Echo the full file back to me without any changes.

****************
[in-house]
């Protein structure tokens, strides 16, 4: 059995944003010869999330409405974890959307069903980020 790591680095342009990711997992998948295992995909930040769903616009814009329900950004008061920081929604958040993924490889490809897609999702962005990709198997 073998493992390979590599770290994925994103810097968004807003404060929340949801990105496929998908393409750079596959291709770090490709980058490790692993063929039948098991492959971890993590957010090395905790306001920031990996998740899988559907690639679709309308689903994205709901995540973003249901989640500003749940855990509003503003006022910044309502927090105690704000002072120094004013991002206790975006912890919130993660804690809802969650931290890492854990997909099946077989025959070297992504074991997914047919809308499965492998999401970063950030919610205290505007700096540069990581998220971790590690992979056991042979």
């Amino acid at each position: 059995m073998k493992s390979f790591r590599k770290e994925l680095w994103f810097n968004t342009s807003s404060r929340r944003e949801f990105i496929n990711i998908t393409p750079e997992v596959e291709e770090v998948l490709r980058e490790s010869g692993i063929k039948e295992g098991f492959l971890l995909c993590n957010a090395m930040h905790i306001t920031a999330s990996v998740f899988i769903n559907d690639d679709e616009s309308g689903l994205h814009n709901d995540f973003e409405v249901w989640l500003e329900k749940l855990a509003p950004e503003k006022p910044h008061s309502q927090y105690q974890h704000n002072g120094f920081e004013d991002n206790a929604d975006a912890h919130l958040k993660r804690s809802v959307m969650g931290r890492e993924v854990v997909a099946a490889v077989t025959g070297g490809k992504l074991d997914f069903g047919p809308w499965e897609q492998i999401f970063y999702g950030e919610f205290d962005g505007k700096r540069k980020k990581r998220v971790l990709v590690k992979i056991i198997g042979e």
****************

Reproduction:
[in-house]
């Protein structure tokens, strides 16, 4: 059995944003010869999330409405974890959307069903980020 790591680095342009990711997992998948295992995909930040769903616009814009329900950004008061920081929604958040993924490889490809897609999702962005990709198997 073998493992390979590599770290994925994103810097968004807003404060929340949801990105496929998908393409750079596959291709770090490709980058490790692993063929039948098991492959971890993590957010090395905790306001920031990996998740899988559907690639679709309308689903994205709901995540973003249901989640500003749940855990509003503003006022910044309502927090105690704000002072120094004013991002206790975006912890919130993660804690809802969650931290890492854990997909099946077989025959070297992504074991997914047919809308499965492998999401970063950030919610205290505007700096540069990581998220971790590690992979056991042979």
């Amino acid at each position: 059995m073998k493992s390979f790591r590599k770290e994925l680095w994103f810097n968004t342009s807003s404060r929340r944003e949801f990105i496929n990711i998908t393409p750079e997992v596959e291709e770090v998948l490709r980058e490790s010869g692993i063929k039948e295992g098991f492959l971890l995909c993590n957010a090395m930040h905790i306001t920031a999330s990996v998740f899988i769903n559907d690639d679709e616009s309308g689903l994205h814009n709901d995540f973003e409405v249901w989640l500003e329900k749940l855990a509003p950004e503003k006022p910044h008061s309502q927090y105690q974890h704000n002072g120094f920081e004013d991002n206790a929604d975006a912890h919130l958040k993660r804690s809802v959307m969650g931290r890492e993924v854990v997909a099946a490889v077989t025959g070297g490809k992504l074991d997914f069903g047919p809308w499965e897609q492998i999401f970063y999702g950030e919610f205290d962005g505007k700096r540069k980020k990581r998220v971790l990709v590690k992979i056991i198997g042979e």